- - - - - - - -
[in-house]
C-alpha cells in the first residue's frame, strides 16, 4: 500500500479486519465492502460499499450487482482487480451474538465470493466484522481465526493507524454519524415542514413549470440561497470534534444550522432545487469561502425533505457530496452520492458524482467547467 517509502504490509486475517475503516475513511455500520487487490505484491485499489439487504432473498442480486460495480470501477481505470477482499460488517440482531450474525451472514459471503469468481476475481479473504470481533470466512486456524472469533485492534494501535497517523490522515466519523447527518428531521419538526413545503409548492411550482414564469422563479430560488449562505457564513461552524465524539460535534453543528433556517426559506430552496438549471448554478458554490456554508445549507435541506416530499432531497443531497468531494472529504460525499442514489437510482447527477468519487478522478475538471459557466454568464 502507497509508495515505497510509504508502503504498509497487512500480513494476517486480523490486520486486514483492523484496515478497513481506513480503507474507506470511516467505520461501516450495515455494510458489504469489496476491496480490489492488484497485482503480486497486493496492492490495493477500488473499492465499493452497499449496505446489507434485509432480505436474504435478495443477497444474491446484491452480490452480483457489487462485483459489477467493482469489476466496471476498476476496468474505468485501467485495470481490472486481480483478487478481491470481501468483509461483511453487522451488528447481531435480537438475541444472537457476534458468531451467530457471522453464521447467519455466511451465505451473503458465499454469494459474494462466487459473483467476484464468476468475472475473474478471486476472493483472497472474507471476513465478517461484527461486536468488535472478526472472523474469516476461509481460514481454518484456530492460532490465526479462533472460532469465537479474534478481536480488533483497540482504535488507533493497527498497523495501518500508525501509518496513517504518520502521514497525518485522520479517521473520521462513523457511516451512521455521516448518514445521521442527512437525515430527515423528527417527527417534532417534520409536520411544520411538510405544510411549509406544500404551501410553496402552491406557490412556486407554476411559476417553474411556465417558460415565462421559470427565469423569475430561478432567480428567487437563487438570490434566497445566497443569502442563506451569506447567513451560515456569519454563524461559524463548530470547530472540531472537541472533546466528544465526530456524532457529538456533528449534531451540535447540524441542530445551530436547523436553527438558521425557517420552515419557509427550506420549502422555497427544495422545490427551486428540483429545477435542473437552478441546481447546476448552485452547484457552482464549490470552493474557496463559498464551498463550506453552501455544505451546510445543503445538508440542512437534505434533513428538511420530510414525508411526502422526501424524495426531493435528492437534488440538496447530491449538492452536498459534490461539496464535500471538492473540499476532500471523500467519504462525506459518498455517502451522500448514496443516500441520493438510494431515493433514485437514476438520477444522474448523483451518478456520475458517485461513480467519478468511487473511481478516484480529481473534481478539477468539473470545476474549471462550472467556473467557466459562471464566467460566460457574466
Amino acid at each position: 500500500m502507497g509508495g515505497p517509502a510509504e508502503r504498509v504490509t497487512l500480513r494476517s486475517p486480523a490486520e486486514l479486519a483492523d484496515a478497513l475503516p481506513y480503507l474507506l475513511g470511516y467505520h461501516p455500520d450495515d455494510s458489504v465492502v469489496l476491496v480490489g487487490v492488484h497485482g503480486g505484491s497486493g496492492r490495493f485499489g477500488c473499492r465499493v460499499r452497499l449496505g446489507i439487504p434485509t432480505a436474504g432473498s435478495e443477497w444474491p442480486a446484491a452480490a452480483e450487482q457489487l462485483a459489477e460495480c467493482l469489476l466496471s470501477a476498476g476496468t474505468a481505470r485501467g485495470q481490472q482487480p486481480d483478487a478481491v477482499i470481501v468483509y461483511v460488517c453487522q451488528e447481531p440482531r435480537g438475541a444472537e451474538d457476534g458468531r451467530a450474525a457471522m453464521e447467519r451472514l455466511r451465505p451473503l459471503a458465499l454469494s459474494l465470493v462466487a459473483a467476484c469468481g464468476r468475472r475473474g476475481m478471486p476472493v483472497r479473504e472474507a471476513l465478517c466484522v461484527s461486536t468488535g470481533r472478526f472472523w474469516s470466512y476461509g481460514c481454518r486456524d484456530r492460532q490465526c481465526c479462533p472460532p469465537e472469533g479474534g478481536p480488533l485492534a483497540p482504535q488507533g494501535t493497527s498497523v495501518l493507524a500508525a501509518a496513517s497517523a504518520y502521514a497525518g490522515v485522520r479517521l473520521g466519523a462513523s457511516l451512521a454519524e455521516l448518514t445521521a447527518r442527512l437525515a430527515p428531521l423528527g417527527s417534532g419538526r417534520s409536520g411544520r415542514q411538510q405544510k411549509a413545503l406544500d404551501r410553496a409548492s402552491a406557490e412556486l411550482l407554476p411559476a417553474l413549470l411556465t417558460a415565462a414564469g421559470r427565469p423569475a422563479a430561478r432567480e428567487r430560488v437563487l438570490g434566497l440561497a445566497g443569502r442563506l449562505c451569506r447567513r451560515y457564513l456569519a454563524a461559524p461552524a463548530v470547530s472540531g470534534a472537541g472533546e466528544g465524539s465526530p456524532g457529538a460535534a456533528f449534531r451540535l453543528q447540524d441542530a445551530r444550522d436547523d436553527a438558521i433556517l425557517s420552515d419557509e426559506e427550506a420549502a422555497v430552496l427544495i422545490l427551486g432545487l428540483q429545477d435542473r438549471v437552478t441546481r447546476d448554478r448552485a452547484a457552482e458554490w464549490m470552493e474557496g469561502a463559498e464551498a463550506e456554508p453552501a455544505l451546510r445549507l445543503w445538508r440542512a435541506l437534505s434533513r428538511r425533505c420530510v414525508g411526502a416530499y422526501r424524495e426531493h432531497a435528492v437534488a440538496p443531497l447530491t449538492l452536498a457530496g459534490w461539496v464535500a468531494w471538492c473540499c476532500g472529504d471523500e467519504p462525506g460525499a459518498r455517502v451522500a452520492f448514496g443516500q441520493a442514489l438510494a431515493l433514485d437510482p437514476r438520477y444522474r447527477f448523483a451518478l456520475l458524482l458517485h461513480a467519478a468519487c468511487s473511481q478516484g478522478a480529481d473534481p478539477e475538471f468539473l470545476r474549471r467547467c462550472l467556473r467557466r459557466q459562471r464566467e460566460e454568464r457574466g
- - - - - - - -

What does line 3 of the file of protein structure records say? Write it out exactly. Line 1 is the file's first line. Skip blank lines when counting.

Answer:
Amino acid at each position: 500500500m502507497g509508495g515505497p517509502a510509504e508502503r504498509v504490509t497487512l500480513r494476517s486475517p486480523a490486520e486486514l479486519a483492523d484496515a478497513l475503516p481506513y480503507l474507506l475513511g470511516y467505520h461501516p455500520d450495515d455494510s458489504v465492502v469489496l476491496v480490489g487487490v492488484h497485482g503480486g505484491s497486493g496492492r490495493f485499489g477500488c473499492r465499493v460499499r452497499l449496505g446489507i439487504p434485509t432480505a436474504g432473498s435478495e443477497w444474491p442480486a446484491a452480490a452480483e450487482q457489487l462485483a459489477e460495480c467493482l469489476l466496471s470501477a476498476g476496468t474505468a481505470r485501467g485495470q481490472q482487480p486481480d483478487a478481491v477482499i470481501v468483509y461483511v460488517c453487522q451488528e447481531p440482531r435480537g438475541a444472537e451474538d457476534g458468531r451467530a450474525a457471522m453464521e447467519r451472514l455466511r451465505p451473503l459471503a458465499l454469494s459474494l465470493v462466487a459473483a467476484c469468481g464468476r468475472r475473474g476475481m478471486p476472493v483472497r479473504e472474507a471476513l465478517c466484522v461484527s461486536t468488535g470481533r472478526f472472523w474469516s470466512y476461509g481460514c481454518r486456524d484456530r492460532q490465526c481465526c479462533p472460532p469465537e472469533g479474534g478481536p480488533l485492534a483497540p482504535q488507533g494501535t493497527s498497523v495501518l493507524a500508525a501509518a496513517s497517523a504518520y502521514a497525518g490522515v485522520r479517521l473520521g466519523a462513523s457511516l451512521a454519524e455521516l448518514t445521521a447527518r442527512l437525515a430527515p428531521l423528527g417527527s417534532g419538526r417534520s409536520g411544520r415542514q411538510q405544510k411549509a413545503l406544500d404551501r410553496a409548492s402552491a406557490e412556486l411550482l407554476p411559476a417553474l413549470l411556465t417558460a415565462a414564469g421559470r427565469p423569475a422563479a430561478r432567480e428567487r430560488v437563487l438570490g434566497l440561497a445566497g443569502r442563506l449562505c451569506r447567513r451560515y457564513l456569519a454563524a461559524p461552524a463548530v470547530s472540531g470534534a472537541g472533546e466528544g465524539s465526530p456524532g457529538a460535534a456533528f449534531r451540535l453543528q447540524d441542530a445551530r444550522d436547523d436553527a438558521i433556517l425557517s420552515d419557509e426559506e427550506a420549502a422555497v430552496l427544495i422545490l427551486g432545487l428540483q429545477d435542473r438549471v437552478t441546481r447546476d448554478r448552485a452547484a457552482e458554490w464549490m470552493e474557496g469561502a463559498e464551498a463550506e456554508p453552501a455544505l451546510r445549507l445543503w445538508r440542512a435541506l437534505s434533513r428538511r425533505c420530510v414525508g411526502a416530499y422526501r424524495e426531493h432531497a435528492v437534488a440538496p443531497l447530491t449538492l452536498a457530496g459534490w461539496v464535500a468531494w471538492c473540499c476532500g472529504d471523500e467519504p462525506g460525499a459518498r455517502v451522500a452520492f448514496g443516500q441520493a442514489l438510494a431515493l433514485d437510482p437514476r438520477y444522474r447527477f448523483a451518478l456520475l458524482l458517485h461513480a467519478a468519487c468511487s473511481q478516484g478522478a480529481d473534481p478539477e475538471f468539473l470545476r474549471r467547467c462550472l467556473r467557466r459557466q459562471r464566467e460566460e454568464r457574466g